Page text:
Intel's new plan: A circle that starts in your hand and ends in the cloud

Atom-powered home kit so ISPs can pipe VMs into your house

Diane M. Bryant, executive vice president and general manager of Intel's Data Center Group
Diane M. Bryant, executive vice president and general manager of Intel's Data Center Group

As predicted by The Register, Intel has created an x86-powered reference platform for home gateways that makes the box you use for broadband services an Atom-powered target for virtual machines delivered by carriers.

Announced today at Computex in Taipei, the new AnyWAN GRX750 is a system-on-a-chip that can serve as the basis for modern/routers that is ready to build into devices capable of connecting over DSL, fiber optics, G.fast or 4g/5G wireless. A dual-core Atom at 2.5GHZ resides within and the reference spec includes the opportunity to add storage. Chipzilla has also created a new Wi-Fi chipset, the XWAY WAV500, that it expects will often reside in the AnyWAN. The company's said the combination can serve 100 Wi-Fi-connected devices at up to 1Gbps.

The multi-connection cocktail alone will put the cat among the pigeons in the home gateway market, a field in which many players specialise in one carriage standard or another.

But there's more afoot as Intel's Diane M Bryant, executive vice president and general manager of Chipzilla's Data Center Group, said the AnyWAN is a target for network function virtualization (NFV).

"Being able to deploy on-premises applications is a far more efficient way than upgrading devices," she told The Register. She also used the opportunity to call on carriers to embark on a "cloudification" of their infrastructure to reduce dependency on proprietary kit and instead just use servers for everything.

Bryant said she also hopes carriers will start to deliver virtual functions as an alternative to other gadgets. If your home gateway can, for example, pack a web server that offers an interface to a personal video recorder, it provides a carrier with all sorts of possible ways to upgrade your device rather than shipping you new tin. And of course the gateway itself becomes far more easily upgradable, a nice change from the mostly dumb broadband boxes sold today.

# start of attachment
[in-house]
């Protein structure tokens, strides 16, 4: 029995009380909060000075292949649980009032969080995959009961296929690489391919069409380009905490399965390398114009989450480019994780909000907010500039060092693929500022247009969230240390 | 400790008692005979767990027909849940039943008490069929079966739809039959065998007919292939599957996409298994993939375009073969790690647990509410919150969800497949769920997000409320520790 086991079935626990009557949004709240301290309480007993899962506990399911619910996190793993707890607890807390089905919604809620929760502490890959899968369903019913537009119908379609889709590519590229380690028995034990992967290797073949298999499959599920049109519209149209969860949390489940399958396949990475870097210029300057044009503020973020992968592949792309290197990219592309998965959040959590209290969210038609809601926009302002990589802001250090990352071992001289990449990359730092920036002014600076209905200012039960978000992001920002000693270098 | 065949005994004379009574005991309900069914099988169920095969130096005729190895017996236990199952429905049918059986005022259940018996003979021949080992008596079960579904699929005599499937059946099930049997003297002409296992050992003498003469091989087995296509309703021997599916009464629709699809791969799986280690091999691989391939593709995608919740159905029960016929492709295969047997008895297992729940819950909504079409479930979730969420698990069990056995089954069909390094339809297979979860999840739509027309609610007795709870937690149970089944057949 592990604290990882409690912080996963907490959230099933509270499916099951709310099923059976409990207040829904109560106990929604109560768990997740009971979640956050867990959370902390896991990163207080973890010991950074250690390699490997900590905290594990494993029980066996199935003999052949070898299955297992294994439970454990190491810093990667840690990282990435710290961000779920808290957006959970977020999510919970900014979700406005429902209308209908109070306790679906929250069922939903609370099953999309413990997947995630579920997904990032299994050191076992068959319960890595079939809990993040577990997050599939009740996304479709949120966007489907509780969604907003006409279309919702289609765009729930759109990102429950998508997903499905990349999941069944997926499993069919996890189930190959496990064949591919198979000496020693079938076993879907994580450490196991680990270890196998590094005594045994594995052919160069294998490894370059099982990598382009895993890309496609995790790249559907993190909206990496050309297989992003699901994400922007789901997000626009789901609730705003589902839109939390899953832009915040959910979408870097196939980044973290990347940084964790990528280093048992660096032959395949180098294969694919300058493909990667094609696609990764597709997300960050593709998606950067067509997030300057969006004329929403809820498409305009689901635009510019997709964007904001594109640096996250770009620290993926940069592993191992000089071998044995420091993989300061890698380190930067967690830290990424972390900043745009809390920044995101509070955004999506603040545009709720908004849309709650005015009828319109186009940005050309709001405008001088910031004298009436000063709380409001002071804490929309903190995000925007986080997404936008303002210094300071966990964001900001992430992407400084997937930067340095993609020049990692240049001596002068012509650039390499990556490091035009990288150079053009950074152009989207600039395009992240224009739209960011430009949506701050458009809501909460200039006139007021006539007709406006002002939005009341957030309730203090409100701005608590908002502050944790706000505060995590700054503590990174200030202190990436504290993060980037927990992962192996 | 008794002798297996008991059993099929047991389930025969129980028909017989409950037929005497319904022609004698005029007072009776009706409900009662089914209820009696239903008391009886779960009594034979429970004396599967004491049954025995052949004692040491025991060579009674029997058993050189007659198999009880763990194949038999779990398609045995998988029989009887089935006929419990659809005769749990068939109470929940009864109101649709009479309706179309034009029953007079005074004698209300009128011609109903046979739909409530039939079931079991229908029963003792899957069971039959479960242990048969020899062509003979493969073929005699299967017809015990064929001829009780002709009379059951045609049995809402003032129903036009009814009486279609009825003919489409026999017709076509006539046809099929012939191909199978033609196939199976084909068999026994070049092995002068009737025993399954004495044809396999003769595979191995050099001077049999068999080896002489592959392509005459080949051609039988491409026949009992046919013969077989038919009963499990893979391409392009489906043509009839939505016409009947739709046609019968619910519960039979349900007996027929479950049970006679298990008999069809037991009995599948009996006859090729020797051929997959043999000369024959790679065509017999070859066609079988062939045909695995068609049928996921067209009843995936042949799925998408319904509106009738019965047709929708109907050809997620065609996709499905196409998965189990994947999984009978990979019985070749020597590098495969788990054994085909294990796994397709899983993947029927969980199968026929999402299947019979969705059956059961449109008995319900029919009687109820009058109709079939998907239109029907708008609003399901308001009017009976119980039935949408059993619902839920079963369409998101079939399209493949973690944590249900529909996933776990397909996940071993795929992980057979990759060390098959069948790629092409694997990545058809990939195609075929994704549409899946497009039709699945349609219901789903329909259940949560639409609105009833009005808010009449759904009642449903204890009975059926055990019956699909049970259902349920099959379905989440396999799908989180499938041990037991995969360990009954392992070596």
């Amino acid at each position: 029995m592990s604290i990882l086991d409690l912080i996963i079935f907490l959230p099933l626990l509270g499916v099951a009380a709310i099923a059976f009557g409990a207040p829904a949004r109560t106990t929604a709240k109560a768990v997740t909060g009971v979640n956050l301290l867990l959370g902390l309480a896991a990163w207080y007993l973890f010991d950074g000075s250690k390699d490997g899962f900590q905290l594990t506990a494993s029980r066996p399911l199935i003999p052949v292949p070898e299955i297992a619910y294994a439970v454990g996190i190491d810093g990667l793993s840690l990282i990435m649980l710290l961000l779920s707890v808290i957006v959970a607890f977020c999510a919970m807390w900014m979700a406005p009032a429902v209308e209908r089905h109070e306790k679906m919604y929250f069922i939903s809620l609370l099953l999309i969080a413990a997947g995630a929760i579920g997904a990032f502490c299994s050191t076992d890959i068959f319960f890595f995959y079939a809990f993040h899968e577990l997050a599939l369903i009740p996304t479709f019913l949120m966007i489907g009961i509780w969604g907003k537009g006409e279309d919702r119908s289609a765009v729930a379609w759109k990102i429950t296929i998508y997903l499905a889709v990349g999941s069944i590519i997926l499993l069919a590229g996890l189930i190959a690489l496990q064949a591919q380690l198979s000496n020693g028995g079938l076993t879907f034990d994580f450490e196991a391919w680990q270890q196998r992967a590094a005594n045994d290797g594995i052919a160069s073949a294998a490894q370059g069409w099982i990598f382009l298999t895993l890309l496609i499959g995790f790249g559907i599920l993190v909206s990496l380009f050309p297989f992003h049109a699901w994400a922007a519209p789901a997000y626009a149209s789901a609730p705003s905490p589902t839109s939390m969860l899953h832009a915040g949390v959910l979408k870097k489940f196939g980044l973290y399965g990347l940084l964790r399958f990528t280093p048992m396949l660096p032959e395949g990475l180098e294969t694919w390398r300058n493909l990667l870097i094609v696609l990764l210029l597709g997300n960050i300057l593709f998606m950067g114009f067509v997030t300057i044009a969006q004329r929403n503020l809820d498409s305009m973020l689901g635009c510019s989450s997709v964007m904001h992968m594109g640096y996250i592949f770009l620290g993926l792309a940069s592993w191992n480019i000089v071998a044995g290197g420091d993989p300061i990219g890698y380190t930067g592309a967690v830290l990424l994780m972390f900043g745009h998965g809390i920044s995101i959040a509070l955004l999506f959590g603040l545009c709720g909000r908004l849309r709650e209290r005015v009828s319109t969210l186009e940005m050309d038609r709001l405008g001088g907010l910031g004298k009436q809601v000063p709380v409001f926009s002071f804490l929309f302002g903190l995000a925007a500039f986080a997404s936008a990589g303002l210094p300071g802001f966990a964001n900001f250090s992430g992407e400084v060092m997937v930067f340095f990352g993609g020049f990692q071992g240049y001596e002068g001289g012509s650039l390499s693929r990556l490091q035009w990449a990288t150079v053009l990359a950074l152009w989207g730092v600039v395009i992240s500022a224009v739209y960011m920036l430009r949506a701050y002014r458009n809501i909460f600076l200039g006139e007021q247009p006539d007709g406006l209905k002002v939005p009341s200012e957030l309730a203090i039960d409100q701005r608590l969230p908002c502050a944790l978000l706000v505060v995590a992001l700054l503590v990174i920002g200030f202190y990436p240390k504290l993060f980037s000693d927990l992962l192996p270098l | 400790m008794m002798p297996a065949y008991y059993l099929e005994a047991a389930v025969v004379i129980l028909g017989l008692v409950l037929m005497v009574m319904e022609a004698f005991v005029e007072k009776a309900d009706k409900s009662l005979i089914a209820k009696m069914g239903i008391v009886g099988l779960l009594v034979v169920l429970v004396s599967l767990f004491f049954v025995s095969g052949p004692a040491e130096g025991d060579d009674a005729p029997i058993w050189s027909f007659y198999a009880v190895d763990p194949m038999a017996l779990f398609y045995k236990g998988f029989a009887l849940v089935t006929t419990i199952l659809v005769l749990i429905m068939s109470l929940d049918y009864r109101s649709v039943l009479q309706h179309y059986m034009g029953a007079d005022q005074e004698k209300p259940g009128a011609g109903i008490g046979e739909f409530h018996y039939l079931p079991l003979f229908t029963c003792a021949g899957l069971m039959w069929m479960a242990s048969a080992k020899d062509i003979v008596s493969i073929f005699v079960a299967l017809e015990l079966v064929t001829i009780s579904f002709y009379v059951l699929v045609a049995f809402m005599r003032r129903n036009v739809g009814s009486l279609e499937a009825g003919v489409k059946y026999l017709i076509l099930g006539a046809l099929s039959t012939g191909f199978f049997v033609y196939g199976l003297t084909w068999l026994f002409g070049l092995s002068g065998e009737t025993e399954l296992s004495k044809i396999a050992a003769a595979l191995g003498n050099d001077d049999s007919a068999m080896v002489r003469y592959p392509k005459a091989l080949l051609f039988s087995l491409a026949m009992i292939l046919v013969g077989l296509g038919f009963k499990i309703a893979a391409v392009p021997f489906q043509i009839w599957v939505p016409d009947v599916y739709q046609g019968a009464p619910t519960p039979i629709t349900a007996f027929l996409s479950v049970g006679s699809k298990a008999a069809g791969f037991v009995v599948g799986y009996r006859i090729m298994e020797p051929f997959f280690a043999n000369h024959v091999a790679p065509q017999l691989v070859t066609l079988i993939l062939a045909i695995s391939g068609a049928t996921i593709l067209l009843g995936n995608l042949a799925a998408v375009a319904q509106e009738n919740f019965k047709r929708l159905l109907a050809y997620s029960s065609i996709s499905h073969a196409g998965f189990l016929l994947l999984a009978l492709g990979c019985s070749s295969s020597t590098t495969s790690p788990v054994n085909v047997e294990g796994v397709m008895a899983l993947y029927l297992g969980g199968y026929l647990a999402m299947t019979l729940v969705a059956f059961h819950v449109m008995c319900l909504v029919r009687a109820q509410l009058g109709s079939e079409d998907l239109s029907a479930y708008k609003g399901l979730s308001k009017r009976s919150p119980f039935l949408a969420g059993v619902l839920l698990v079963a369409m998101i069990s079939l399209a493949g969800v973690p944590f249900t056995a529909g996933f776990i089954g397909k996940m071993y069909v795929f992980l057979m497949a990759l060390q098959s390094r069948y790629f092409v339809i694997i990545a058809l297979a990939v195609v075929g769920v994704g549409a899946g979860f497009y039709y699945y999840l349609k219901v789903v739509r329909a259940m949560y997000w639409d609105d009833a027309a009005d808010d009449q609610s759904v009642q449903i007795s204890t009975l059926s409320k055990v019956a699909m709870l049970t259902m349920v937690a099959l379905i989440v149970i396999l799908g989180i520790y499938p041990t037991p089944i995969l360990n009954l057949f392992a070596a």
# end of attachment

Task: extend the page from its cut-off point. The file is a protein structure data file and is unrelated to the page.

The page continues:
Intel's own reference box for the gateways includes a 1TB drive and software to gather new images and video from mobile devices, run some recognitionware on them to present something more than a list of photos. The photo-harvesting code isn't native, but is something Intel thinks ISPs and carriers might deploy as VMs to their own gateways.

Making home gateways a target for NFV also plays into Intel's new strategy, outlined today by Bryant and Client Computing Group corporate veep and general manager Navin Shenoy. The pair explained that Intel's post-PC plan starts with helping device-makers to cook up cool kit – be it PCs, telematics modules for cars or drones packing an Edison board and Intel's RealSense depth-viewing camera.

That hardware should, whenever possible, feed data to, rely on or integrate with cloud services running Xeons inside servers... lots of servers. In Intel's ideal world, that Xeon-powered back-endery is so much fun to consume that we all buy more devices, which means more servers, and before you can worry about the decline of the PC market, Chipzilla will have sold more stuff into cars and Internet of Things things than it ever dreamed of selling into PCs or smartphones.

Which is not to say Intel has lost interest in the PC or thinks it doesn't play a part in the devices-and-servers strategy. Consider the new Core i7 Extreme Edition announced at Computex. The new silicon packs up to 10 cores and clock speeds that touch 3.4GHz before overclocking. Intel's updated its Turbo Boost Max tech to a new version 3.0 that can detect the best-performing core and send workloads that way for faster fragging. Or to make sure that your VR headset doesn't get laggy delivering the video that was rendered and/or transcoded on a Xeon-infused video cloud.

High-resolution or virtual video can run on any device, but Intel is betting that more grunt makes a difference and will mean people use PCs for 4K and virtual viewing. For the home gateways, it's betting that developers will be happier targeting end-to-end x86 than more varied environs.

Over to Intel's partners, then, to see if they can take Chipzilla's vision and turn it into products people want to buy to set the wheel turning. ®

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